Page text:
Friday, February 24, 2017

Tax cuts do not lead to economic growth, only more income inequality

Like most conservatives, Donald Trump is relying on tax cuts to prime the economy and economic growth. Canadian Conservative Party leadership hopeful Maxine Bernier (as well as most of his competitors) is likewise sold on the effectiveness of tax-cuts and trickle-down economics. It has been a mainstay of conservative laissez-faire ideology for decades, and many economic models (like those of the US's voguish Tax Foundation, for example) just ASSUME the relationship.
But does it actually work? The short answer is that the jury is still out, but the evidence is, if anything, more on the side of "no" than "yes".
A 2012 survey of top economists by the University of Chicago's Booth School of Business found that 35% were convinced that, in general terms, tax cuts stimulated the economy - perhaps less than you might have imagined. A further 35% were undecided, while 8% were somewhat or very sure they did not. More specifically, a whopping 71% either disagreed or strongly disagreed that tax cuts would lead to higher revenue in the next five years, while a telling 0% were willing to state that cutting taxes would in fact raise revenue over the next five years.
Another 2012 report, this time from the non-partisan Congressional Research Service, concluded that, over the last 60 years, there has been absolutely no correlation between the top marginal tax rate and economic growth. In the 1990s in the USA, for example, both Bill Clinton and George Bush Sr. raised taxes, and the economy boomed, with incomes growing faster than at any time since the 1960s. George Bush Jr.'s subsequent tax cuts, on the other hand, led to the worst economic downturn since the Depression, as well as substantially increasing the deficit.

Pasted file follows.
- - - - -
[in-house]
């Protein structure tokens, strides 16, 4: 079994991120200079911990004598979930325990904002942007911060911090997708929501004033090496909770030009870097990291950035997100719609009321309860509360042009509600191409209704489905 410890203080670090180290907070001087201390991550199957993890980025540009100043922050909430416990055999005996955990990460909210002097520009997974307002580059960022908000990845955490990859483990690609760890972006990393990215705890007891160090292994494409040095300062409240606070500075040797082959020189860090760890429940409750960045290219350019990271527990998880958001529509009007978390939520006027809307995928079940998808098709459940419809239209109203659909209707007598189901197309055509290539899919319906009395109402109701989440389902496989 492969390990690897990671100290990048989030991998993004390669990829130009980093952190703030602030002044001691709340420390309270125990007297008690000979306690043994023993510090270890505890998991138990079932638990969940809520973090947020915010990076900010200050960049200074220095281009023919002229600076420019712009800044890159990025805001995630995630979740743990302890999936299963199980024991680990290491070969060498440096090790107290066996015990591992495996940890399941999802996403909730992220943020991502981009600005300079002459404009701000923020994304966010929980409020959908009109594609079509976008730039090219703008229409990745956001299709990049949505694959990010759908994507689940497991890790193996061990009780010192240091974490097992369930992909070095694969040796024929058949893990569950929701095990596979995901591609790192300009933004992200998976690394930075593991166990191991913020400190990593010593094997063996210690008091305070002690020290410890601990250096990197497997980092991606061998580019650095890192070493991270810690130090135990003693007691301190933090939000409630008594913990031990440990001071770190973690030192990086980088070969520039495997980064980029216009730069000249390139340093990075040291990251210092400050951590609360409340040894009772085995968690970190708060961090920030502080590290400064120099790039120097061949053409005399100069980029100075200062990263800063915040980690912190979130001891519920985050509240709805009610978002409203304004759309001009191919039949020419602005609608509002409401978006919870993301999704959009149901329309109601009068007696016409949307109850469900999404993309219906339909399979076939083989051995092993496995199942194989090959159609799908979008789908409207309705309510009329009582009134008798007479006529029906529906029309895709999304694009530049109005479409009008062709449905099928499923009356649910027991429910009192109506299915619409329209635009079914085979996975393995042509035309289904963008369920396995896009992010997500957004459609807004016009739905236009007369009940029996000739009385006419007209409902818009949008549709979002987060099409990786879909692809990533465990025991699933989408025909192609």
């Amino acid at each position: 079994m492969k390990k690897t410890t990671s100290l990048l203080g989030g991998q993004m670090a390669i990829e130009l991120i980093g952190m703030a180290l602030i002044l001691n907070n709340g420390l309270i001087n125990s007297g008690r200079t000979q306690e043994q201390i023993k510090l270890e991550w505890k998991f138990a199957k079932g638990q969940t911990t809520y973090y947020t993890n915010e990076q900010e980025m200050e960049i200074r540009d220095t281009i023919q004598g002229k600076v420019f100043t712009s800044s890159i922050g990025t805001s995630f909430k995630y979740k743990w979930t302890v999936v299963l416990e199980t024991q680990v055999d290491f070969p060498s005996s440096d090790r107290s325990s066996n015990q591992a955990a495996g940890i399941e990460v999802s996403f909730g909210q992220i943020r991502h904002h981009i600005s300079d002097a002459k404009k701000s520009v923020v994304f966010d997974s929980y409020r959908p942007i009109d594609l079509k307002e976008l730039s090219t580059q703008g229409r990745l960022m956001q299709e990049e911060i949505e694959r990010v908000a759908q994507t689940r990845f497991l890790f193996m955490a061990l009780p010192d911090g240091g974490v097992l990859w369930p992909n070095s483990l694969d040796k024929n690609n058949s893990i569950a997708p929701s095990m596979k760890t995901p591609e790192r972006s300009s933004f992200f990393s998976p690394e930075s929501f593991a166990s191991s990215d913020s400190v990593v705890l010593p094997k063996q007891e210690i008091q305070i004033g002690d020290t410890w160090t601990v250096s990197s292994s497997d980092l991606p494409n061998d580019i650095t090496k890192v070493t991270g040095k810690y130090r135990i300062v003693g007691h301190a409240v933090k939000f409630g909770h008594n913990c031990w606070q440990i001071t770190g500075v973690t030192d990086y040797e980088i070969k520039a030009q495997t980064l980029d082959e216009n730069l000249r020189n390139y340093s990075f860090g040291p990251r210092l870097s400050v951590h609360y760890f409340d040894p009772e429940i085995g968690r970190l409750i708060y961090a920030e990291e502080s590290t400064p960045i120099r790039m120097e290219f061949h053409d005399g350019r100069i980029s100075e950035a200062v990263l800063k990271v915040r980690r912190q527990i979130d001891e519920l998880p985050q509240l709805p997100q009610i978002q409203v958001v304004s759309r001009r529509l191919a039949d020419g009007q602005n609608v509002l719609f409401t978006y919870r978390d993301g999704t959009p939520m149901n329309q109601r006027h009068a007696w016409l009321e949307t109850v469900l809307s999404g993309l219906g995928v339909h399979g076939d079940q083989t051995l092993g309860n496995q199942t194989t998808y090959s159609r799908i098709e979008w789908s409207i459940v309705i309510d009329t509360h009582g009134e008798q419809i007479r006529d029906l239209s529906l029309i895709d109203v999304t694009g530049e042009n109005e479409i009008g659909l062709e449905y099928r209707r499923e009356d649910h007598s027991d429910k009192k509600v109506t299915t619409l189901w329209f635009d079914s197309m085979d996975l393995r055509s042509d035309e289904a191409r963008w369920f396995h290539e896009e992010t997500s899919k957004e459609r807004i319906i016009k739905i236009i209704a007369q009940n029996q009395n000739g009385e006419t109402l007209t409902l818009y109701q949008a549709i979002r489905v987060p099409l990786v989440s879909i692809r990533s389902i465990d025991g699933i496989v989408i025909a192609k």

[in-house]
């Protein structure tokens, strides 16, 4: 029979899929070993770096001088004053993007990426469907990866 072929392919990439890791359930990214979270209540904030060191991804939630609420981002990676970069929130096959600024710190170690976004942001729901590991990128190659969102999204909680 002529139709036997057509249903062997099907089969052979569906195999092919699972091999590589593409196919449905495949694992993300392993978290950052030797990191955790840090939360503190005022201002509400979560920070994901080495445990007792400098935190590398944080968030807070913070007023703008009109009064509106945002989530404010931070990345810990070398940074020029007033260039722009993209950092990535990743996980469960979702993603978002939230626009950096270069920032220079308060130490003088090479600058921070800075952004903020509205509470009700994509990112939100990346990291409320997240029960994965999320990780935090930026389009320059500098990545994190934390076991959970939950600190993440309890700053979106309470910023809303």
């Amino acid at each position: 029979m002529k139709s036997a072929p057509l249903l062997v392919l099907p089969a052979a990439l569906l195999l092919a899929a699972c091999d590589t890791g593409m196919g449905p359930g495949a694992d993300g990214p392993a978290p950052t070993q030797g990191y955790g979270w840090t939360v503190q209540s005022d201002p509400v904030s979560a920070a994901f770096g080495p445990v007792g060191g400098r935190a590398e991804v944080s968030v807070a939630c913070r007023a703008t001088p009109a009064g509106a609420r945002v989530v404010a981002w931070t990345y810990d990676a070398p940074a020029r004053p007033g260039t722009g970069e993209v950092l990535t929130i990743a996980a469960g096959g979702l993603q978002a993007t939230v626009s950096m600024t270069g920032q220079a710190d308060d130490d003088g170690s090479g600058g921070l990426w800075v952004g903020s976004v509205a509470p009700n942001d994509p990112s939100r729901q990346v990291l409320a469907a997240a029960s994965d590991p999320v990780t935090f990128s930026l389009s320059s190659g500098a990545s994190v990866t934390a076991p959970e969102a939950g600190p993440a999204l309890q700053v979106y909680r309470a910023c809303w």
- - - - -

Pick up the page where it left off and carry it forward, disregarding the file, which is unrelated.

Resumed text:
Of course, the economic effects of tax cuts depend on the kind of tax cut being applied. For example, a cut to the taxation of low income workers is likely to have more effect on the economy, because poorer people are more likely to go out and spend that extra $100 than a millionaire who already has more than enough discretionary income. Also, when tax rates are already relatively low, as they have been in recent decades, tax cuts tend to have a much more limited effect on people's behaviour and on the economy. A Moody's study from 2008 suggests that one-off or short-term tax cuts like rebates tend to have more economic effect than more long-term cuts (the study also noted that boosting spending on programs like feed stamps and employment measures has a substantially greater effect).
So, in general terms, the link between tax cuts and economic growth is far from proven, despite the heavy reliance on just such a link by most conservative politicians. And, as a Business Insider article shows, not only do tax cuts not spur economic growth, they also have the additional undesirable effect of increasing inequality: the lower the top marginal rate of tax, the higher the proportion of national income that goes to the top 0.1% (and vice versa).
It all seems pretty clear to me.

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